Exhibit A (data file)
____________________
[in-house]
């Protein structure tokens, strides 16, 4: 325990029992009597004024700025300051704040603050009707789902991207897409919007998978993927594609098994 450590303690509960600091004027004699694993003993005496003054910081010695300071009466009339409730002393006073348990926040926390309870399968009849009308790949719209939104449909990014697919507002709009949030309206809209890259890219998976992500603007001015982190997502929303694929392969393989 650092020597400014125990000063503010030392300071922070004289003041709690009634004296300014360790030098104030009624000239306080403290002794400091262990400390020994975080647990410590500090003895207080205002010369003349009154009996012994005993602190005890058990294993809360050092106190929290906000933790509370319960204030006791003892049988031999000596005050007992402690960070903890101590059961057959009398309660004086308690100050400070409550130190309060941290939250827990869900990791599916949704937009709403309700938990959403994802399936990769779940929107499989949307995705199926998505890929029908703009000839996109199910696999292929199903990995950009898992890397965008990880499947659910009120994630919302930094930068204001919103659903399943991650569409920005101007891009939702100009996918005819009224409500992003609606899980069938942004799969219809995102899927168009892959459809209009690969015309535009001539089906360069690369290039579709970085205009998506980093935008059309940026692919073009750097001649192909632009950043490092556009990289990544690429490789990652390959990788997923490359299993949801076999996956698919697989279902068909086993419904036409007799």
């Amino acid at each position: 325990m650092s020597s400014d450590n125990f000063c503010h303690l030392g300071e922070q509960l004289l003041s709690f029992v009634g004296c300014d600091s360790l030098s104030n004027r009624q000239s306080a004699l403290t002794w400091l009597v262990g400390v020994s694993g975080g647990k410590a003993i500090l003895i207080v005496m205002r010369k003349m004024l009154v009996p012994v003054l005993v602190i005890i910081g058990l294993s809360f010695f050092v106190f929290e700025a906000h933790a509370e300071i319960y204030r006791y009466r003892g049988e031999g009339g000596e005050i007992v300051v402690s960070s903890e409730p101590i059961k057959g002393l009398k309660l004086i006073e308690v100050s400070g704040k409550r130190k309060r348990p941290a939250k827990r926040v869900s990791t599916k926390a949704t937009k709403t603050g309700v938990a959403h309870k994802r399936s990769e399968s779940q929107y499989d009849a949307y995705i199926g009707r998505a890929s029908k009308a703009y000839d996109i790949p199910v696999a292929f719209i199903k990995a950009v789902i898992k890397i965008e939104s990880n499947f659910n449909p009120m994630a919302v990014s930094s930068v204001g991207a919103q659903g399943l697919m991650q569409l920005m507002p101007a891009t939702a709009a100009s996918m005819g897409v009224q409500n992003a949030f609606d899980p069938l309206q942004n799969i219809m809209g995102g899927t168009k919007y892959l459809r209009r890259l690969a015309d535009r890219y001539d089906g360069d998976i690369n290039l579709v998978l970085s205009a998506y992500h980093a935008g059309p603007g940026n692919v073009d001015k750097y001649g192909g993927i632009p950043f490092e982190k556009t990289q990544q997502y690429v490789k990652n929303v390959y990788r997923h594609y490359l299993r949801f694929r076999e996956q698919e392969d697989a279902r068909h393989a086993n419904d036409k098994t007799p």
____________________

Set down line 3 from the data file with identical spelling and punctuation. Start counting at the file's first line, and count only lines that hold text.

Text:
């Amino acid at each position: 325990m650092s020597s400014d450590n125990f000063c503010h303690l030392g300071e922070q509960l004289l003041s709690f029992v009634g004296c300014d600091s360790l030098s104030n004027r009624q000239s306080a004699l403290t002794w400091l009597v262990g400390v020994s694993g975080g647990k410590a003993i500090l003895i207080v005496m205002r010369k003349m004024l009154v009996p012994v003054l005993v602190i005890i910081g058990l294993s809360f010695f050092v106190f929290e700025a906000h933790a509370e300071i319960y204030r006791y009466r003892g049988e031999g009339g000596e005050i007992v300051v402690s960070s903890e409730p101590i059961k057959g002393l009398k309660l004086i006073e308690v100050s400070g704040k409550r130190k309060r348990p941290a939250k827990r926040v869900s990791t599916k926390a949704t937009k709403t603050g309700v938990a959403h309870k994802r399936s990769e399968s779940q929107y499989d009849a949307y995705i199926g009707r998505a890929s029908k009308a703009y000839d996109i790949p199910v696999a292929f719209i199903k990995a950009v789902i898992k890397i965008e939104s990880n499947f659910n449909p009120m994630a919302v990014s930094s930068v204001g991207a919103q659903g399943l697919m991650q569409l920005m507002p101007a891009t939702a709009a100009s996918m005819g897409v009224q409500n992003a949030f609606d899980p069938l309206q942004n799969i219809m809209g995102g899927t168009k919007y892959l459809r209009r890259l690969a015309d535009r890219y001539d089906g360069d998976i690369n290039l579709v998978l970085s205009a998506y992500h980093a935008g059309p603007g940026n692919v073009d001015k750097y001649g192909g993927i632009p950043f490092e982190k556009t990289q990544q997502y690429v490789k990652n929303v390959y990788r997923h594609y490359l299993r949801f694929r076999e996956q698919e392969d697989a279902r068909h393989a086993n419904d036409k098994t007799p």